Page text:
P. Selby, Asst. Secy. I.A.
J.B. Rousseaux.

WM. Claus, Depy. Supt. Genl., on behalf of the Crown. [L.S.]

Chechalk, (totem) [L.S.]
Quenepenon, (totem) [L.S.]
Wabukanyne, (totem) [L.S.]
Okemapenesse, (totem) [L.S.]
Wabenose, (totem) [L.S.]
Kebonecence, (totem) [L.S.]
Osenego (totem) [L.S.]
Acheton, (totem) [L.S.]

Head of the Lake Treaty No. 14

Lieutenant Governor'S Office, York, 12th September, 1806

Sir — I am directed by His Excellency the Lieutenant Governor to transmit you herewith the deed of conveyance and release for the lands purchased from the Mississagua Indians for the use of His Majesty in the Home District, dated the 6th September, 1806, to which is annexed a plan of the same; also a lease of the above tract from the Indians for one year, dated the 5th September, 1806, the receipt of which will please to acknowledge.

I have the honor to be, Sir

Your most obedient servant,

Wm. Hatton, Secretary.
John Small, Esq., &c., &c., &c.

This indenture, made the fifth day of September, in the Year of Our Lord one thousand eight hundred and six, between Chechalk, Quenepenon, Wabukanyne, Okemapenesse, Wabenose, Kenonecence, Osenego, Acheton, Patequan and Wabakagego, Principal Chiefs, Warriors and people of the Missisague Nation of Indians of the one part and His Majesty George the Third, by the Grace of God of the United Kingdom of Great Britain and Ireland King, Defender of the Faith, of the other part. Witnesseth: that the said Chechalk, Quenepenon, Wabukanyne, Okemapenesse, Wabenose, Kenonecence, Osenego, Acheton, Patequan and Wabakagego in consideration of five shillings apiece of lawful money of Great Britain to them in hand paid His said Majesty at or before the ensiling and delivery of those presents (the receipt whereof is hereby acknowledge) and for other good causes and considerations them the said Chechalk, Quenepenon, Wabukanyne, Okemapenesse, Wabenose, Kenonecence, Osenego, Acheton, Patequan and Wabakagego, hereunto specially moving, have bargained, and sold, and by these presents do, and each of them doth bargain and sell unto His said Majesty, His heirs and successors, all that parcel or tract of land situate in the Home District of the Province of Upper Canada, containing by admeasurement eighty-five thousand acres, be the same more or less, together with all the woods and waters thereon lying and being, which said eighty-five thousand acres of land are butted and bounded or may be otherwise known as follows, that is to say:

Commencing at the eastern bank of the mouth of the River Etobicoke, being on the limit of the western boundary line of the Toronto purchase in the year of Our Lord, one thousand seven hundred and eighty-seven; then north twenty-two degrees west six miles; then south thirty-eight degrees west twenty-six miles, more or less, until it intersects a line on a course north forty-five degrees west produced from the outlet at Burlington Bay being the north-eastern boundary line of the Township of Flamborough East, and of the purchase in the year of Our Lord one thousand seven hundred and ninety two; then along the said line south forty-five degrees east two hundred and thirty-three chains and fifty-eight links, more or less, to the lands granted to Captain Joseph Brant; then north forty-five degrees east one hundred and twenty-seven chains, to the northerly angle of said lands; then south-forty five degrees east two hundred and ninety-three chains, more or less, to Lake Ontario; then north-easterly along the water's edge of said lake to the eastern bank of the River Etobicoke, the place of beginning; and the reversion and reversions, remainder and remainders, yearly and other rents, issues and profits thereof and of every part and parcel thereof, to have and to hold the said parcel or tract of land and all and singular other the premises hereinbefore mentioned, or intended to be bargained and sold, and every part and parcel thereof, with their and every of their rights, members and appurtenances, unto His said Majesty, His heirs and successors, from the day next before the day of the date of these presents for and during and unto the full end and term of one whole year from thence next ensuing and fully to be completed and ended. Yielding and paying therefore unto the said Chechalk, Quenepenon, Wabukanyne, Okemapenesse, Wabenose, Kenonecence, Osenego, Acheton, Patequan and Wabakagego the yearly rent of one peppercorn at the expiration of the said term if the same shall be lawfully demanded.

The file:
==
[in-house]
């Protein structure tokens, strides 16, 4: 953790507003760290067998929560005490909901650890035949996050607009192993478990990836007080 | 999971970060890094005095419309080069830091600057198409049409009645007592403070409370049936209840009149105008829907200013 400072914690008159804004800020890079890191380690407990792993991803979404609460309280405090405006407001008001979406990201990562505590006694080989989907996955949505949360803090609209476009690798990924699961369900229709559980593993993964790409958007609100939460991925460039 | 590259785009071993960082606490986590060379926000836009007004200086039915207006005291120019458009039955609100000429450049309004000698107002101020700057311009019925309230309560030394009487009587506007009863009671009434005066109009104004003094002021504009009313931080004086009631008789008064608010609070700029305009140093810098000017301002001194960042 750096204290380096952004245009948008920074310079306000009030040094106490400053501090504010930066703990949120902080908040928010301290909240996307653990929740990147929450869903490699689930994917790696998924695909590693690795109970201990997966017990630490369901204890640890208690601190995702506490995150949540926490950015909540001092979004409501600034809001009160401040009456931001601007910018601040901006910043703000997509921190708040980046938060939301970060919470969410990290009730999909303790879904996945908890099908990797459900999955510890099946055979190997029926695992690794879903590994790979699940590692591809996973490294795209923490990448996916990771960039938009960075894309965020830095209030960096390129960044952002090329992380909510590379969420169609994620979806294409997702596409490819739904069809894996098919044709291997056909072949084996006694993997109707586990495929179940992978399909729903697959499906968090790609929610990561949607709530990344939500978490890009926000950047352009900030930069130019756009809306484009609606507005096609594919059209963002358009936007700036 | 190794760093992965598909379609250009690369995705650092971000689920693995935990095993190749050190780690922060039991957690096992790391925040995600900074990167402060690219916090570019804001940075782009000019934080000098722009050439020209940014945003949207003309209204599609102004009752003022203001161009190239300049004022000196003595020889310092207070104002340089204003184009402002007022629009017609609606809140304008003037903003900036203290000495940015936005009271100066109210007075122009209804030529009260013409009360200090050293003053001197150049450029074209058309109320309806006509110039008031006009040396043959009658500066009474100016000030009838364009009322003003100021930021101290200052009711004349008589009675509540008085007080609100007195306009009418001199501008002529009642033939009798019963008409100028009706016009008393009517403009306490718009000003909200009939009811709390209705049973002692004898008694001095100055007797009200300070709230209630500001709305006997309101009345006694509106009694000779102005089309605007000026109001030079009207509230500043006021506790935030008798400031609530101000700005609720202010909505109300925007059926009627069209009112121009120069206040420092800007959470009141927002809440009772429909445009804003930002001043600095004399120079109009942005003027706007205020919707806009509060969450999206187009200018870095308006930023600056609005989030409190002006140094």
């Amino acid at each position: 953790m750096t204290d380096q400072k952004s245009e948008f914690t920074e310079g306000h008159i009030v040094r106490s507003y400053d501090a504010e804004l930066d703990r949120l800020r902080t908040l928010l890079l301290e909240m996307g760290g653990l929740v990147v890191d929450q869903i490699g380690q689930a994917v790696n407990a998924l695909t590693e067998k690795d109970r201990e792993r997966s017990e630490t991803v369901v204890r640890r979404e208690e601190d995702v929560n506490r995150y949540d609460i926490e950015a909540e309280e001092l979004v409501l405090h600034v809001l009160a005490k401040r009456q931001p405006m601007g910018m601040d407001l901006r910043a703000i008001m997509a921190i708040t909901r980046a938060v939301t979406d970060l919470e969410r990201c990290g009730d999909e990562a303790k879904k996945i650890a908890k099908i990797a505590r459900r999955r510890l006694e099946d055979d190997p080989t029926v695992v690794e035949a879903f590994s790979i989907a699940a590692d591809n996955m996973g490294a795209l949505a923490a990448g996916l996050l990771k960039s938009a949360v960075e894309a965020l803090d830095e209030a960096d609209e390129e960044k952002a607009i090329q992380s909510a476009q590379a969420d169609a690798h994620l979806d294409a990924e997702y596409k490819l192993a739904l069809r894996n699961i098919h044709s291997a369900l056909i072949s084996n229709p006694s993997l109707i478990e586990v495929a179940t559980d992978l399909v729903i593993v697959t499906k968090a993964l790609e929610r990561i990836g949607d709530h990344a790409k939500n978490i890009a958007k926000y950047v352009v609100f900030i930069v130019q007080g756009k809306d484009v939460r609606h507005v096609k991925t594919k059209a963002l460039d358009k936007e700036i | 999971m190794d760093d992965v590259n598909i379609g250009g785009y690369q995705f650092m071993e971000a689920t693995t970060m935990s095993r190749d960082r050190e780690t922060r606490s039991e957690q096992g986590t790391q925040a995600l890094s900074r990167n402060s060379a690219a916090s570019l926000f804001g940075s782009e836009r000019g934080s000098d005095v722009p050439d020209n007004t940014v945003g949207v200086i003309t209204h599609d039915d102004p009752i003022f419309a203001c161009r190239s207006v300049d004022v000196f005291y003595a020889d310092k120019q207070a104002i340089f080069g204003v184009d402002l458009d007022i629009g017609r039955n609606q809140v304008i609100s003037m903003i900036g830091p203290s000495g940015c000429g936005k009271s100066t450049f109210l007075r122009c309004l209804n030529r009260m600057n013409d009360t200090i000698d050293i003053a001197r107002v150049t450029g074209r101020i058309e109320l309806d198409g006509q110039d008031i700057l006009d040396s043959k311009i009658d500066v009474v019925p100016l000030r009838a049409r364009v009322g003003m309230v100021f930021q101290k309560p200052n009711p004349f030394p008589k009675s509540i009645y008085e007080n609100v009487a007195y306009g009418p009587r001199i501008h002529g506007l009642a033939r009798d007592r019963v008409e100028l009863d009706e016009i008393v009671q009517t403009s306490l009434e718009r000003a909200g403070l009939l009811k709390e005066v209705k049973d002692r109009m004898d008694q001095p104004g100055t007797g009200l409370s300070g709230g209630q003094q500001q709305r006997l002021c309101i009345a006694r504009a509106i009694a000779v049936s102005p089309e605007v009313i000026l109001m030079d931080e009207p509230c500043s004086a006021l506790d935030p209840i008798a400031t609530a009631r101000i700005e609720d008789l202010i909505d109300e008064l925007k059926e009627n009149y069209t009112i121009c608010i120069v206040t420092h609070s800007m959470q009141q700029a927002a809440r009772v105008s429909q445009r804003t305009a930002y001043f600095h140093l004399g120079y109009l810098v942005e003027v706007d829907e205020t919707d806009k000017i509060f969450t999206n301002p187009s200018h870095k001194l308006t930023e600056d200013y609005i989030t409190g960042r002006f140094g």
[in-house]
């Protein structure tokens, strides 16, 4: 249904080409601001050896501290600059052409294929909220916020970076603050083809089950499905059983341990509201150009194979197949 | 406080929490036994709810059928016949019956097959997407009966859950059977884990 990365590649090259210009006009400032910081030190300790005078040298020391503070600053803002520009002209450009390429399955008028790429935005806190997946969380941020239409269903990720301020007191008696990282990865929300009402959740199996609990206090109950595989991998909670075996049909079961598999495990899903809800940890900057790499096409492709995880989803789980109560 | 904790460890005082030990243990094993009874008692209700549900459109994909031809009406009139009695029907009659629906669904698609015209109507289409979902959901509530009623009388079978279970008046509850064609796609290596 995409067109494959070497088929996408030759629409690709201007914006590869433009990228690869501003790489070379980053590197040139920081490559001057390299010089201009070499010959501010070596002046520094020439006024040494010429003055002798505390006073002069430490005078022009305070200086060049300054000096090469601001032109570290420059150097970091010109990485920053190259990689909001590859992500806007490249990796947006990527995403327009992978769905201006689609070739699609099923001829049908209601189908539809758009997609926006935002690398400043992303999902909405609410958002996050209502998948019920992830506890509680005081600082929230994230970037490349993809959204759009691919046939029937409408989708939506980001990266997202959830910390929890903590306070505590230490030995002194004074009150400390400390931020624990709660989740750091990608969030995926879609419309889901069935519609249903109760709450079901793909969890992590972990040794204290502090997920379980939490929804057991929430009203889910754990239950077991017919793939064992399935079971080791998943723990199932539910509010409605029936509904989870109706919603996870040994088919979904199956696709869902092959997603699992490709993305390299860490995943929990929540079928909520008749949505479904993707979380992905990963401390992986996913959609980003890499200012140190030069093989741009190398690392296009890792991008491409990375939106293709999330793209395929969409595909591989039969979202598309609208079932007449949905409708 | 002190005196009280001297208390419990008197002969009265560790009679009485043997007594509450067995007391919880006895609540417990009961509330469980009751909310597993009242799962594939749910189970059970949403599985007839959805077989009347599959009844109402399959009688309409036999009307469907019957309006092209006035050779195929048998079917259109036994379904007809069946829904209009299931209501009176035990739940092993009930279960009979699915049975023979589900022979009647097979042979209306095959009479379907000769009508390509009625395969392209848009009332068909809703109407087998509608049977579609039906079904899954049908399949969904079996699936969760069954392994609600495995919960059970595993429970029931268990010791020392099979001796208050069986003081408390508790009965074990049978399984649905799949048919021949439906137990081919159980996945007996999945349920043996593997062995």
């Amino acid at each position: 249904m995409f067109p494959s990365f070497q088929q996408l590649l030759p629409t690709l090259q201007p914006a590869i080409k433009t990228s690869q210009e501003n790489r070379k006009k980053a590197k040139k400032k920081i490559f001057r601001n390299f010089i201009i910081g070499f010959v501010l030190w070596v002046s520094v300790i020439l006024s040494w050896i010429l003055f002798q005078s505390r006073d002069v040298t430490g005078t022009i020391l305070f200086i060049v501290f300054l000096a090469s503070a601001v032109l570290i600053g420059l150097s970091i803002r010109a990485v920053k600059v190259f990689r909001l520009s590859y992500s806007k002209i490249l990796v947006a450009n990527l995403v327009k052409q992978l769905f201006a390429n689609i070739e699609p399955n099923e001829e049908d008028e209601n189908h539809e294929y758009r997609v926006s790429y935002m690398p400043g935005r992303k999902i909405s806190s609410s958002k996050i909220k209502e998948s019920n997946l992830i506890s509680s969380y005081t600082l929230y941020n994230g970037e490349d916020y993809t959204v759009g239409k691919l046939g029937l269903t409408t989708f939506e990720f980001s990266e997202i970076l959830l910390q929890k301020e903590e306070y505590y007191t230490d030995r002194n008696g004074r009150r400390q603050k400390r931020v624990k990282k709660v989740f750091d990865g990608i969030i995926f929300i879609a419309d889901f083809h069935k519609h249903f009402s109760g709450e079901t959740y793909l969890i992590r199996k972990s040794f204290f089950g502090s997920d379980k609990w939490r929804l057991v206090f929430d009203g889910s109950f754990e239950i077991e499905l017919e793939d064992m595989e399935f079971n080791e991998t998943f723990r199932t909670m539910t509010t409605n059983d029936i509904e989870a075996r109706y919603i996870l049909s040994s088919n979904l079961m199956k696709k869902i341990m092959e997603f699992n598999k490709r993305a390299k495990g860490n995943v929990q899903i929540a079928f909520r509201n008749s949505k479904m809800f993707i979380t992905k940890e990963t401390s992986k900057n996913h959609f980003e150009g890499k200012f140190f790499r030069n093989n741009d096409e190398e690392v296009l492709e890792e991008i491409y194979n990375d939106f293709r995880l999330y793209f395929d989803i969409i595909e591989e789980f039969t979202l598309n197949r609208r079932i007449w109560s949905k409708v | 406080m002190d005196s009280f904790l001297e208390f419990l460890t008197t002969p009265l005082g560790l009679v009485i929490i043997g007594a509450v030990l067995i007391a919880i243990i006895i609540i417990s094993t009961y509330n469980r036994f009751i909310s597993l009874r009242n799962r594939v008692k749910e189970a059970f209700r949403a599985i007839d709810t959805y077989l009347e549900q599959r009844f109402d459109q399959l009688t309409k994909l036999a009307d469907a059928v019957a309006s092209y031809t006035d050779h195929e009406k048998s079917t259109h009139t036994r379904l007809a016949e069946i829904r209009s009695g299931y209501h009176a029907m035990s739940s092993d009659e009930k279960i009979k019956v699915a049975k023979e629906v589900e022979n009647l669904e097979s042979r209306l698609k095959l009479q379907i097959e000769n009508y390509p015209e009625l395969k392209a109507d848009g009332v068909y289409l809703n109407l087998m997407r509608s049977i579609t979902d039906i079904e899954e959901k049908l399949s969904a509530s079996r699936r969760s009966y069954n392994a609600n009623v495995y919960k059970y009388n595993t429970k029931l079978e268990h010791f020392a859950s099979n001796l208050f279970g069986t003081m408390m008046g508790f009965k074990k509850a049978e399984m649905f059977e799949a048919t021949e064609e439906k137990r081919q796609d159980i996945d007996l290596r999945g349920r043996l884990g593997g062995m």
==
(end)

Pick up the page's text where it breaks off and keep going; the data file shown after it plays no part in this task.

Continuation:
To the intent and purpose that by virtue of these presents and of the statute made for transferring uses into possession His said Majesty may be in the actual possession of the premises, and be thereby enabled to take and accept a grant and release of the freehold reversion and inheritance of the same premises and every part and parcel thereof to him His said Majesty, His heirs and successors, to the uses into possession His said Majesty may be in the actual possession of the premises, and be thereby enabled to take and accept a grant and release of the freehold reversion and inheritance of the same premises and every part and parcel thereof to him His said Majesty, His heirs and successors, to the uses to be declared by another Indenture, intended to bear date the next day after the day of the date hereof.

In witness wherof, the parties first above named have to these presents set and put their hands and seals the day and year first above written.

Signed, sealed and delivered in the presence of us:

D. Cameron,}
Donald MacLean,} Com's. on behalf of the Prov.
Geo. R. Ferguson,} Capt. Canadian Regt.,
WM. L. Crowther, Lieut. 41st Regt.,
James Davidson, Hospital Staff,
H.M. Smith.
P. Selby, Asst. Secy. I.A.,
J. B. Rousseau,
David Price, Interpreter.

WM. Claus, D.S.G., on behalf of the Crown. [L.S.]

Chechalk, (totem) [L.S.]
Quenepenon, (totem) [L.S.]
Wabukanyne, (totem) [L.S.]
Okemapenesse, (totem) [L.S.]